Ógbóni Society Plaque (Primary Title)
This plaque was made for a Yoruba society of ruling elders, the Ógbóni, one of the most important Yoruba governing institutions. Ógbóni members are the oldest and wisest men and women in a community. By virtue of their age, they are considered close to the spirit-realm of the ancestors. Within each community, the Ógbóni decide the most serious judicial matters and control the selection, installation, and funerals of community rulers.
The features of the face on this plaque illustrate several Ógbóni concepts. The strongly projecting forehead suggests the power of intellect; the projecting eyes suggests penetrating insight as well as àse, “spiritual energy or life force.” The mudfish issuing from the nostrils symbolize the Ógbóni capacity to function in two worlds. These fish can live in water or on land, a metaphor for the ability to cross between the two halves of the Yoruba universe—aye, the world of the living; and òrun, the spirit-realm.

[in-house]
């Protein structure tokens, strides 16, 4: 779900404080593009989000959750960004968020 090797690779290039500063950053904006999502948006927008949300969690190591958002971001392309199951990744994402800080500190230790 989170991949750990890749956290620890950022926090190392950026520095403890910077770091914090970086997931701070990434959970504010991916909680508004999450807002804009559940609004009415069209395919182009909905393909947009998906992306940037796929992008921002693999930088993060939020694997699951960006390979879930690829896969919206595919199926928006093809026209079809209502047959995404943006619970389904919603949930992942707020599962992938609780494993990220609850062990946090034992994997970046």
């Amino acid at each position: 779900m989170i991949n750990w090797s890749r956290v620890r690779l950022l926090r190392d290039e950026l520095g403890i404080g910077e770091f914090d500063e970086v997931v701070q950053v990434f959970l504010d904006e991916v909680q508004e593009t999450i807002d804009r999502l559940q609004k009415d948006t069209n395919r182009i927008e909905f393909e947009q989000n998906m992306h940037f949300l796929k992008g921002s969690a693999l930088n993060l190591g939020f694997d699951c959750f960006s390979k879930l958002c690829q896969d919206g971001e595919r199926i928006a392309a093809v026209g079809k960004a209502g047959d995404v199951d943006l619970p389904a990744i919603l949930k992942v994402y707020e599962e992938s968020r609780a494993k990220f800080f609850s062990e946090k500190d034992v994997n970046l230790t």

In the same way, the materials used to make Ógbóni objects also symbolize transition between two different states: metal, the material of choice, represents the transformation of natural one into liquid form, which then solidifies into objects of strength and beauty. The small holes along the edge of this plaque provide loops for attached to ceremonial garb. When not being worn, this mask might have been place on an altar, where sacrificial offerings would be poured over it.
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